Mountain sides, dirt tracks, massive jumps, enormous drops, road rage - brilliant – you’re on to a winner straight away. And that’s Nail’d summed up nice and neat already. It smacks of adrenaline fueled fun!
Nail’d comes with the expected tournament mode, off-road mode (time trial, quick race, custom tournament), and online mode. So no surprises there. Typically, gaining medals in tournament mode allows you to advance through set competitions, unlock new locations for your races and compete in progressively tougher challenges. Winning a race in tournament mode also unlocks your customisable options but really there are so few it is hardly worth mentioning them. Ok, that’s not fair; a handful of bike components can be customised and you can unlock 4-5 types for each. You can also paint the bike components different colours and unlock a few custom paint jobs.
Nail’d gives the gamer a choice between a motocross bike or ATV quad bike (you can swap throughout) and a choice of male or female driver. That’s it. There are a couple of different colour themes for your outfit for you to pick from too. And that really is it – you are set up and ready to go.
The first cup of the tournament is set in Arizona so delivers a rocky barren desert landscape littered with the odd clump of trees. This doesn’t change much for the proceeding landscapes - they all have huge rocky outcrops, deep ravines and plenty of trees and rocks to get in your way. The various race locations that become available as you progress through the tournament - Yosemite National Park, Greece and The Andes – do look different to one another and provide some variety with damp forests, icy peaks and sandy dunes each with befitting ancient ruins, derelict towns and disused railway tracks to decorate the landscape.
Techland haven’t tried anything complicated with Nail’d; the whole point is to fling yourself around crazy landscapes, trying to avoid the vast array of obstacles determined to send you flying as you battle for the finish line. Sure no bother! At the vehicle’s normal speed that is. But Nail’d gives us boost fueled ATV’s and motocross bikes and when really going for it you move at a pace that makes your eyes weep. And occasionally leaves you with absolutely no idea where you’re supposed to go next.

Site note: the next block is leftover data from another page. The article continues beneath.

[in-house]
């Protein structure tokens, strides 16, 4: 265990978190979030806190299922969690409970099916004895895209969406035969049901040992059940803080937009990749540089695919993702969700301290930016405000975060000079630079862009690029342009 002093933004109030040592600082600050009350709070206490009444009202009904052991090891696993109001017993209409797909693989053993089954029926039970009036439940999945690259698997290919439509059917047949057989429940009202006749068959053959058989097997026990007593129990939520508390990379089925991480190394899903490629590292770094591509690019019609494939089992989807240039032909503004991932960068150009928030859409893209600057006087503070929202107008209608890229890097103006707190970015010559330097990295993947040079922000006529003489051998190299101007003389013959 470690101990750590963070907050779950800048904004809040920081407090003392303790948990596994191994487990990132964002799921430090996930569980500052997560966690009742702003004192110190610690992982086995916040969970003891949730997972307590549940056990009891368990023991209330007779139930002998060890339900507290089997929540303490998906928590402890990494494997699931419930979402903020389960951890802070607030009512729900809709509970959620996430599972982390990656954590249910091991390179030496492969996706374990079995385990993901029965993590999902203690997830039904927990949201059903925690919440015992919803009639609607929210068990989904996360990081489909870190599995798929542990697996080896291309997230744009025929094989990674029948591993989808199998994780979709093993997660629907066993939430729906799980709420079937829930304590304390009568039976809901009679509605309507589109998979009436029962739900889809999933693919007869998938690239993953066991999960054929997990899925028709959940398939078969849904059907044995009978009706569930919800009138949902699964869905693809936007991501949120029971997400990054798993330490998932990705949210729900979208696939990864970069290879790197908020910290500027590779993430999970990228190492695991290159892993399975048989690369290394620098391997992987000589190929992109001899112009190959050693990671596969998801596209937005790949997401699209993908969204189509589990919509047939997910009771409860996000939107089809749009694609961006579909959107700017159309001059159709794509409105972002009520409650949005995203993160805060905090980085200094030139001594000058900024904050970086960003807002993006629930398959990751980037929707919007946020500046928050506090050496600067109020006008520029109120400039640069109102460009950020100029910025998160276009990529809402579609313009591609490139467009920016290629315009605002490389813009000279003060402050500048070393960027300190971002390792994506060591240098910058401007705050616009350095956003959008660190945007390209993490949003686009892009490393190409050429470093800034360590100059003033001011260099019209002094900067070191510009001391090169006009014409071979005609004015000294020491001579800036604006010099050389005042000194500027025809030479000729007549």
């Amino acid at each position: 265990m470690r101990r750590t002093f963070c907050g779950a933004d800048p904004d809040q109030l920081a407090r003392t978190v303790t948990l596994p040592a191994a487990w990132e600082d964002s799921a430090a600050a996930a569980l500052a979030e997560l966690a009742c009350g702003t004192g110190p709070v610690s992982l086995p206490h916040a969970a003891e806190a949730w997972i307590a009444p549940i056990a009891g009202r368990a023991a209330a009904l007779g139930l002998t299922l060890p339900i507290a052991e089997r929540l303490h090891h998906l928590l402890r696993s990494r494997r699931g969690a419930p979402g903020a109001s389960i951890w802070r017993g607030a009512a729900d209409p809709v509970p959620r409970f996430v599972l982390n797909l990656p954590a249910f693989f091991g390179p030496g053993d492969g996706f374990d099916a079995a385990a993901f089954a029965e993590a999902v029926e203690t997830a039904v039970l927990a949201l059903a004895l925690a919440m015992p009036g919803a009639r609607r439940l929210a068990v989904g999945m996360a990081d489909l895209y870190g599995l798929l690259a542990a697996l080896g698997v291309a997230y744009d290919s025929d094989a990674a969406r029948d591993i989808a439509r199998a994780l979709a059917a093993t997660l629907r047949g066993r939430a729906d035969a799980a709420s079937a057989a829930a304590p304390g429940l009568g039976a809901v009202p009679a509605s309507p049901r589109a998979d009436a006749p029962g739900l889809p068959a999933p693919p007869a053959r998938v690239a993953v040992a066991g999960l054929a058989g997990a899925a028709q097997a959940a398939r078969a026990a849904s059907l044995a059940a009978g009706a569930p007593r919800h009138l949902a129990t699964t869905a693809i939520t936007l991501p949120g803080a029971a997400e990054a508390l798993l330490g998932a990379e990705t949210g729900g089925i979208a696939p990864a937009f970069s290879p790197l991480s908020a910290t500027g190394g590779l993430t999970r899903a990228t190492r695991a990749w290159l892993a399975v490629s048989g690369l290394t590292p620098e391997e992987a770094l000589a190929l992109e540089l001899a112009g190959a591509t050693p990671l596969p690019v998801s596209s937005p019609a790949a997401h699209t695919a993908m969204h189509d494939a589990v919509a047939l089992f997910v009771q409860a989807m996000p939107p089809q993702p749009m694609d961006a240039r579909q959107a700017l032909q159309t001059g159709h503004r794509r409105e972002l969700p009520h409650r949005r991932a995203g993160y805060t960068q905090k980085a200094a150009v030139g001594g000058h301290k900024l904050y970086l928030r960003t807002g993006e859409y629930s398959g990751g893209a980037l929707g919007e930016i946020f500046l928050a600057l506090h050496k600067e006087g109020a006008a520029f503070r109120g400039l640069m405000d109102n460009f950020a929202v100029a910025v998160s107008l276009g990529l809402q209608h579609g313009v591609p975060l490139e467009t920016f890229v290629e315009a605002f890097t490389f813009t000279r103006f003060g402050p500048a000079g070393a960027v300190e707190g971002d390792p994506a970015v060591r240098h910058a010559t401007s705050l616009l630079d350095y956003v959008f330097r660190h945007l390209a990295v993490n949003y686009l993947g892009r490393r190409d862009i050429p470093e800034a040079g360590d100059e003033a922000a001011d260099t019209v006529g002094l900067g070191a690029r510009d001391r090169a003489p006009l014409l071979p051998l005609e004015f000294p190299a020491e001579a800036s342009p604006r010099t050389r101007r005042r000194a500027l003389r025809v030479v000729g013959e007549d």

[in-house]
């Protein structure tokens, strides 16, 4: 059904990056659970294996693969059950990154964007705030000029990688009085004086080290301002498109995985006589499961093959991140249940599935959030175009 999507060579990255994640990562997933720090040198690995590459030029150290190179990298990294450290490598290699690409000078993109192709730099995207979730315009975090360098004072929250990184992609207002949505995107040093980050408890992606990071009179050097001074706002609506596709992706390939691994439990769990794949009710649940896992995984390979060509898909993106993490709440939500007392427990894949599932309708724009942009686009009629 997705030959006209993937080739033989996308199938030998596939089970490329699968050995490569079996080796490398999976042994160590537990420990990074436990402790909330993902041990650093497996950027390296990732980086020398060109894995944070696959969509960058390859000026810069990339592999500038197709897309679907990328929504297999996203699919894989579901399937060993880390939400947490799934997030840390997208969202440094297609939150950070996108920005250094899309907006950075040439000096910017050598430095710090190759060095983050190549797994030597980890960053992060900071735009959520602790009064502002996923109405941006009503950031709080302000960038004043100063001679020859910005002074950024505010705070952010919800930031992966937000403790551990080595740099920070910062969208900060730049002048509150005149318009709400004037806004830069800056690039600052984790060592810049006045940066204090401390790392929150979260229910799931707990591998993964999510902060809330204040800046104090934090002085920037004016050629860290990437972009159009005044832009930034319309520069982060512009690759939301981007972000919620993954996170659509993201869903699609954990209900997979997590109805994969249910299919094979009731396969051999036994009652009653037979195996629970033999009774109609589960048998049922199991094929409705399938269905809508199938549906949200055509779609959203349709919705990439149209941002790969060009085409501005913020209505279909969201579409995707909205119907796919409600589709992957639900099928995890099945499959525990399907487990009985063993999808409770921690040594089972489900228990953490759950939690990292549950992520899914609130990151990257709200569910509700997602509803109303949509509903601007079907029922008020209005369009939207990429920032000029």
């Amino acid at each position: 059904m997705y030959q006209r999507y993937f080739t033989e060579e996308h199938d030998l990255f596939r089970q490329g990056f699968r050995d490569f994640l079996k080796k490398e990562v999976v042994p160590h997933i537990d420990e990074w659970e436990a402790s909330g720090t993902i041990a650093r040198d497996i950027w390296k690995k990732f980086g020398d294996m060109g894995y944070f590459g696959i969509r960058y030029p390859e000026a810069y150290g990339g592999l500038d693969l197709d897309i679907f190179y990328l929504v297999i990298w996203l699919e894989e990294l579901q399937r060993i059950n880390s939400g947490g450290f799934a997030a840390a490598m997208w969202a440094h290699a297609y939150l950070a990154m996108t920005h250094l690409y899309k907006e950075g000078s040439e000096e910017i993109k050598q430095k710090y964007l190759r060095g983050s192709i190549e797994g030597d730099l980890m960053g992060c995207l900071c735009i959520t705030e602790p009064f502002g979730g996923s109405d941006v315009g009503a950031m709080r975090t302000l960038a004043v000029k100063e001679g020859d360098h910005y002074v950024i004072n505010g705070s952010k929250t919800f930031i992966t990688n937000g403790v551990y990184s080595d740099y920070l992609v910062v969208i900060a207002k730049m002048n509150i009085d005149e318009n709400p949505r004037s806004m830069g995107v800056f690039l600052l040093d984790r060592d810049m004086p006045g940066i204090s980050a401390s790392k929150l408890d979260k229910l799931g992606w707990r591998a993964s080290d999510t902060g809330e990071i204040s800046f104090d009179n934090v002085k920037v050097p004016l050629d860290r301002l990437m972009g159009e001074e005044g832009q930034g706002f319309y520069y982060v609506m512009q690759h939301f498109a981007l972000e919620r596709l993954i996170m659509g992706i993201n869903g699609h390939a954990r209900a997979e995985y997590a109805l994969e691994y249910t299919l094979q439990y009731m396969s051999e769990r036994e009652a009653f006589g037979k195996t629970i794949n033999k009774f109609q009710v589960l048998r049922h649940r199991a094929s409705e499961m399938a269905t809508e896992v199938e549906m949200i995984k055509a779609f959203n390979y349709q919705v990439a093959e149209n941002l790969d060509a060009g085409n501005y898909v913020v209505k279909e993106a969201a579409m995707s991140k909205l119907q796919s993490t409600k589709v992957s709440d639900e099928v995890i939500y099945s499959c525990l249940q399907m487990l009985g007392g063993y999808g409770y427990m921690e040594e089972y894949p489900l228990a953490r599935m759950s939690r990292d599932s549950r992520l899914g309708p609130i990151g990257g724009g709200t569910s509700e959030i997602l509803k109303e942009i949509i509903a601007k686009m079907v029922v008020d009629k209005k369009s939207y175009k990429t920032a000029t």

Overall Nail’d feels familiar; you know what you are going to get from the minute you load it and hear the fast paced heavy rock music and flick through the basic options menu. It is after all a console game and it feels like it too. I guess Nail’d has its place on the PC but really only as throw away fun with limited shelf life. The second I started playing Nail’d it felt like picking up a PS2 game from a few years back, and for me, like a slightly shoddy SSX follow up. It even looks like an SSX game but unfortunately comes with far fewer customisable options and lacks the trick pulling, stunt performing joy that you’d expect.
My PC should have been able to handle Nail’d – it easily meets the system requirements - but it struggled on base settings. Lots of crashes, lots of restarts. Most of my issues occurred when I held boost for a sustained amount of time; not sure whether I can blame Nail’d or my system for this but it does sour the experience as boost-tastic-tactics are instrumental to winning, especially in the ‘constant boost’ races! That said, it really is very fast in places and the scenery flies so quickly passed you that maybe my graphic card could be the thing needing the boost…
When, as will inevitably happen, you are unsuccessful in steering clear of the many rocks and trees that litter your route, Nail’d’s rag doll physics propels you from your chosen bike in a blatantly unrealistic fashion. Nail’d doesn’t have, nor does it need, super slick graphics – simple fun game play is what it’s about. Nail’d hasn’t been designed to feel sensible like a proper racing game with true-to-life cars and huge numbers of customisable parts. It doesn’t need you to brake at the right points and steer clear of other drivers – it wants you to smash up your opponents, it wants you to drive like a maniac and it couldn’t care less if you drive across loose rocks and stones as you do so. All of the races consist of multiple routes, some with jumps, others with falls, some avoiding trains and others avoiding giant windmills, and it’s down to you to find the quickest way to the finish line.
There isn’t much skill involved in Nail’d; the tactic of holding down the accelerator most of the time works a treat - but its simplicity is all part of its joy. There are road rage moments though; it’s not uncommon to smash headlong into a bolder and respawn in a position that heads you straight into another bolder, and sometimes another, and another. I slipped from first to last as a result of this on a number of occasions which definitely puts a dampener on the overall enjoyment!
Nail’d delivers plenty of fun, but there are plenty of things to shout at too – I certainly got frustrated, I certainly shouted at my computer but when it is working at its best and allows you to cream it past the finish line in first place having plunged off a huge cliff and boosted passed your competitors, the satisfaction factor is certainly there, in that arcade game kind of way.